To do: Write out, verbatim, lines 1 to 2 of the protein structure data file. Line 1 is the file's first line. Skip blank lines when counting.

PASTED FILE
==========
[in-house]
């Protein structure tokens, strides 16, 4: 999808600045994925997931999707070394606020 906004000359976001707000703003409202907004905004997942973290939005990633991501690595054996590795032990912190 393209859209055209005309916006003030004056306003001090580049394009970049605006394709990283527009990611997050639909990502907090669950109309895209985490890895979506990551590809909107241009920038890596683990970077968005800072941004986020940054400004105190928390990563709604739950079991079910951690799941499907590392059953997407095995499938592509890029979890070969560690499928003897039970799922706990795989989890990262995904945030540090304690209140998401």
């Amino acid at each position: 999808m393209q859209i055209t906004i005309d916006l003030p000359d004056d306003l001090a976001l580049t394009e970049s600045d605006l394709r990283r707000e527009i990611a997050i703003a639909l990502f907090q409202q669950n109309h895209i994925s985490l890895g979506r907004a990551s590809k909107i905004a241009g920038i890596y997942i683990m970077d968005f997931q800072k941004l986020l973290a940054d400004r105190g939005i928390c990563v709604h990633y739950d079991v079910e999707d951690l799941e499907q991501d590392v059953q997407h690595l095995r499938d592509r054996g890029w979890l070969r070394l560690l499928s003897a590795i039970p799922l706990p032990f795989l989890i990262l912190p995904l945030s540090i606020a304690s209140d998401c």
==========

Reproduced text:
[in-house]
């Protein structure tokens, strides 16, 4: 999808600045994925997931999707070394606020 906004000359976001707000703003409202907004905004997942973290939005990633991501690595054996590795032990912190 393209859209055209005309916006003030004056306003001090580049394009970049605006394709990283527009990611997050639909990502907090669950109309895209985490890895979506990551590809909107241009920038890596683990970077968005800072941004986020940054400004105190928390990563709604739950079991079910951690799941499907590392059953997407095995499938592509890029979890070969560690499928003897039970799922706990795989989890990262995904945030540090304690209140998401």